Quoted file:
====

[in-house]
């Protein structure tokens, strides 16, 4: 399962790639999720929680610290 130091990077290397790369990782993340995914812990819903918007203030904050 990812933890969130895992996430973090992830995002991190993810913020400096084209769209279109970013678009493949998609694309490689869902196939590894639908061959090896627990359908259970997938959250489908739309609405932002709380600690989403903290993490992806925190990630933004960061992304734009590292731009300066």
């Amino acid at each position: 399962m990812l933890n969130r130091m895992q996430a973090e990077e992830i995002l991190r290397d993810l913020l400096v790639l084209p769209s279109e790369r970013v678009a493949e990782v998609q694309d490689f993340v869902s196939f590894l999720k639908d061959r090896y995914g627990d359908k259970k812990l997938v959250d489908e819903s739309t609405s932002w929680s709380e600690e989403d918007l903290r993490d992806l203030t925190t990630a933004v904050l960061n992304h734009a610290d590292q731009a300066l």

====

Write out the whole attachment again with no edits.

[in-house]
């Protein structure tokens, strides 16, 4: 399962790639999720929680610290 130091990077290397790369990782993340995914812990819903918007203030904050 990812933890969130895992996430973090992830995002991190993810913020400096084209769209279109970013678009493949998609694309490689869902196939590894639908061959090896627990359908259970997938959250489908739309609405932002709380600690989403903290993490992806925190990630933004960061992304734009590292731009300066």
């Amino acid at each position: 399962m990812l933890n969130r130091m895992q996430a973090e990077e992830i995002l991190r290397d993810l913020l400096v790639l084209p769209s279109e790369r970013v678009a493949e990782v998609q694309d490689f993340v869902s196939f590894l999720k639908d061959r090896y995914g627990d359908k259970k812990l997938v959250d489908e819903s739309t609405s932002w929680s709380e600690e989403d918007l903290r993490d992806l203030t925190t990630a933004v904050l960061n992304h734009a610290d590292q731009a300066l």